Pretty Woman – Business Ethics and Happiness
Pretty Woman (1990)
- Making Julia Roberts a star. She plays a prostitute, Vivian, who
convinces the rich and ruthless businessman (played by co-star, Richard Gere) that people are
more important than profit.
- Being the most popular romantic comedy ever.
- Its soundtrack including Roy Orbison’s (pictured right in the 1960's) big 1964 hit,
Oh, Pretty Woman (played when Vivian is buying clothes in Beverly Hills, the super rich
district of Los Angeles)
Garry Marshall (pictured right, who also directed Roberts and Gere’s 1999 romantic comedy,
None (although Julia Roberts was nominated for best actress).
Vivian Ward (Julia Roberts, pictured right), prostitute.
Edward Lewis (Richard Gere), rich and ruthless businessman.
Philip Stuckey, (Jason Alexander) Lewis’s lawyer.
James Morse (Ralph Bellamy), owner of a shipyard.
Edward Lewis (pictured right) makes his millions buying and selling companies without
regard to the:
- welfare of their employees.
- the social and economic cost of his deals.
Like his lawyer, Philip Stuckey, he is only interested in money and
In Los Angeles Edward:
- borrows Stuckey’s sports car.
- picks up kind hearted Vivian Ward, pictured right below (who is living with her
fellow prostitute and best friend, Kit).
They spend the night at the luxurious Beverley Wilshire Hotel in super rich Beverly
He hires her to:
- be his escort for the next week.
- rings Kit to tell her the great news.
- learns dinner etiquette from the kind hotel manager, Barney.
- buys a dress (with Barney's help) after being snubbed by Beverly Hills boutiques.
Stunning in her fantastic dress, Vivian escorts Edward to a dinner with James Morse (pictured
right), and his grandson, David, who try unsuccessfully to stop Edward (with Stuckey's help):
- selling its assets (to make as much money as possible).
On their return to the hotel, Edward tells Vivian he
- hated his recently deceased father.
- didn’t speak to him for 14 and a half years.
They then make love on the hotel’s lounge piano late at night.
The next morning Edward takes her back to the stores that snubbed her, and, helped by his credit card, they
treat her like a movie star.
They go to a polo match (pictured right), where Vivian overhears Edward telling Stuckey that she’s a
- threatens to leave Edward (who persuades her to stay).
He then takes her to the opera, where he’s impressed by her emotional involvement in the
- has fallen in love with Edward.
- is insulted by extending her contract as a prostitute.
- wants a “fairy tale” of true romance.
Back at work, Edward agrees to help run James Morse’s shipyard rather than selling
Stuckey (pictured right):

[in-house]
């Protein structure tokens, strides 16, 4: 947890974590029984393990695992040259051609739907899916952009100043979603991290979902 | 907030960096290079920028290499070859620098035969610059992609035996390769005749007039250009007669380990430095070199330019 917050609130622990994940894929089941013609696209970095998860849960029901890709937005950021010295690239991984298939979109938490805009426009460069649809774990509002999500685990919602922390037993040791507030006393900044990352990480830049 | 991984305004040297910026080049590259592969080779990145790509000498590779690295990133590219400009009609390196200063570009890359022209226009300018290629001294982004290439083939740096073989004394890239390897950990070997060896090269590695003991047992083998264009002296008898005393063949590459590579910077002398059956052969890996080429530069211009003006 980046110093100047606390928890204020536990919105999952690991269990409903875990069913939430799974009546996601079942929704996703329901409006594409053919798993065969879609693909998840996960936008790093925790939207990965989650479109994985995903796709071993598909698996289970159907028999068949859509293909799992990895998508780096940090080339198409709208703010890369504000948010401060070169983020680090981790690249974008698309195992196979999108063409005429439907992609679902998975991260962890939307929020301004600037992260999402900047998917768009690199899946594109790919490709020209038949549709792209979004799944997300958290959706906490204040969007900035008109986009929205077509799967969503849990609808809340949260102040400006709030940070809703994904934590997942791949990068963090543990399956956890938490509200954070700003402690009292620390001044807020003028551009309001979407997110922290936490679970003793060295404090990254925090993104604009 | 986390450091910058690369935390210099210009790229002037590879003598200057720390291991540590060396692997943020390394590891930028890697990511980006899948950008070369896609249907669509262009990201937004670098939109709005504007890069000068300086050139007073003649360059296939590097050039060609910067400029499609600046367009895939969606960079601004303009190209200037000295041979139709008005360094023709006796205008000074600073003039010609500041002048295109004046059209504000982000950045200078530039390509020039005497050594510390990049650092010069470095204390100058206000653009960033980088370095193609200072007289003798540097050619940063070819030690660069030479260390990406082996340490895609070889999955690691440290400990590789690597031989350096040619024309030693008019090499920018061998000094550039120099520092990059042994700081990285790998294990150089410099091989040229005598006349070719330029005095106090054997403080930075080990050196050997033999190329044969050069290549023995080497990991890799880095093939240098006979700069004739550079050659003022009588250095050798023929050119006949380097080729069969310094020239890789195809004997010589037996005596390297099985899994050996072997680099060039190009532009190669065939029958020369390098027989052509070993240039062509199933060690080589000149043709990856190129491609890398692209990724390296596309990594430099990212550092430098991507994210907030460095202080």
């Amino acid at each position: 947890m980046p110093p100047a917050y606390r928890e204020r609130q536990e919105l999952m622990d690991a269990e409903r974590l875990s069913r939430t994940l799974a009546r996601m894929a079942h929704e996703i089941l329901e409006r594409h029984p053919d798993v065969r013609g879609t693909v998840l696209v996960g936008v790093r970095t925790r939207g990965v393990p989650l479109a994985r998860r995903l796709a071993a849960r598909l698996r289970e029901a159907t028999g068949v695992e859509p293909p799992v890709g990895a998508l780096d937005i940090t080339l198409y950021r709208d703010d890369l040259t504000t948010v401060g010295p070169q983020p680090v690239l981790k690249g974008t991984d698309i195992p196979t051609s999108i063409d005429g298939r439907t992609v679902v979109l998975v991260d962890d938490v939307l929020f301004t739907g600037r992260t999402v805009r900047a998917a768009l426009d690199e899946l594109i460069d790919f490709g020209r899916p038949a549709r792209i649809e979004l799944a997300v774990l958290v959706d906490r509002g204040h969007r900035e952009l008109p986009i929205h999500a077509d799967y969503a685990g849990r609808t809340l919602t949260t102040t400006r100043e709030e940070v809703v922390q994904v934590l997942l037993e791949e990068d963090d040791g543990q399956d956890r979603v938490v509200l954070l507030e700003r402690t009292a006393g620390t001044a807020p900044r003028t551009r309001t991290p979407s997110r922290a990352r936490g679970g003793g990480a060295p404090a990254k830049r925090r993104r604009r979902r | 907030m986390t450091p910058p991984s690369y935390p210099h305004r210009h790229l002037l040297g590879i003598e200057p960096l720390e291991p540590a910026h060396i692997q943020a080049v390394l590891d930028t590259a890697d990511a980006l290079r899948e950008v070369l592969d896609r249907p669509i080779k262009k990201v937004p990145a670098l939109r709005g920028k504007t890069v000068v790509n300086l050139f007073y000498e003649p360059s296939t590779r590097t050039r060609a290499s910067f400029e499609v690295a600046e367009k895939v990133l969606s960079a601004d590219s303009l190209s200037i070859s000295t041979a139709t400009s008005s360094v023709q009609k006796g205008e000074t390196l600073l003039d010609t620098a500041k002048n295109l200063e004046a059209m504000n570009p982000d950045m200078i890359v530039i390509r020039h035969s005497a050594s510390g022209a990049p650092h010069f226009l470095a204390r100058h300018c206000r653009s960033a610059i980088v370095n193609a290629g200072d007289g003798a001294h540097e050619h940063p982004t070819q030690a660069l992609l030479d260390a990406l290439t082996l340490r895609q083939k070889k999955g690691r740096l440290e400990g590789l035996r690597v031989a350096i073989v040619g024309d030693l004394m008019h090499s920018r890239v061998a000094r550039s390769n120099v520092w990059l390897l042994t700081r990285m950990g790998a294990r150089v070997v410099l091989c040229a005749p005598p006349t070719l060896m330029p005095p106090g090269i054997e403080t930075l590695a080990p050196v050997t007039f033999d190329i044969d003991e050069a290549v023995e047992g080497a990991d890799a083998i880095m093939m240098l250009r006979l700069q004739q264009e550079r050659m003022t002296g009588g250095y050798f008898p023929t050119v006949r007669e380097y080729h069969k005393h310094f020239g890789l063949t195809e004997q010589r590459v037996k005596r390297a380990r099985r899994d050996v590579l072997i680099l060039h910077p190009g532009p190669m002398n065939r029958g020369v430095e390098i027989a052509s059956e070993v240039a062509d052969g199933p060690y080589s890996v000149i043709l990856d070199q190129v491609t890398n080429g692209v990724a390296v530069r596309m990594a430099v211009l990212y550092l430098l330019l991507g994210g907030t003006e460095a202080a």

- visits Vivian at the hotel.
- hits and tries to rape her.
- rescues Vivian and throws out Stuckey (criticizing his
- still refuses a romance with her.
This snub prompts a tearful Vivian to:
- give up prostitution.
- continue her education in San Francisco.
Having been told where she lives by Barney (the hotel manager, remember), Edward:
- arrives at her apartment with a bunch of roses (pictured right).
- seals their love with a kiss.
Lessons for happiness and business ethics
1. Forget your past
Edward had to spend thousands of dollars in therapy to admit that he hated his father.
2. Do something worthwhile
Even before Edward arrives for her, Vivian decides to:
He finally realizes that he wants to do something more useful than just making money (see point 3):
3. Money isn’t everything
Edward is miserable, when he’s making millions by selling companies’ assets at the expense of ordinary working
people who are trying to be socially and economically useful.
Vivian’s love reminds him that
- people must come first (see point 4).
4. People before profit
The film shows that profit and efficiency are important, but people’s needs must come first.
Edward’s relationship with Vivian changes from a business transaction to true love.
With her help, he also realizes that the shipyard owner, James Morse:
- deserves his help (unlike the greedy and despicable, Philip Stuckey).
5. Be true to yourself
Vivian and Edward discover that happiness comes from living by your principles like:
Vivian is ashamed when Edward treats her like a prostitute.
He is only content when he admits that he can’t buy her love but must earn it.
6. Know who your true friends are
Philip Stuckey, Edward’s lawyer, is a loyal employee but a lousy friend, who treats Vivian disgracefully.
Barney, the hotel manager, is a real friend for Vivian helping her with her dinner etiquette!
7. Follow your dream
Vivian wants the “fairy tale” of love ever after and gets it.
Key quote on business ethics
You and I are very similar, Vivian. We both screw people for money, Edward.
Two film websites to recommend
1. filmsite.org (run by Tim Dirks).
2. aveleyman.com (run by Tony Sullivan)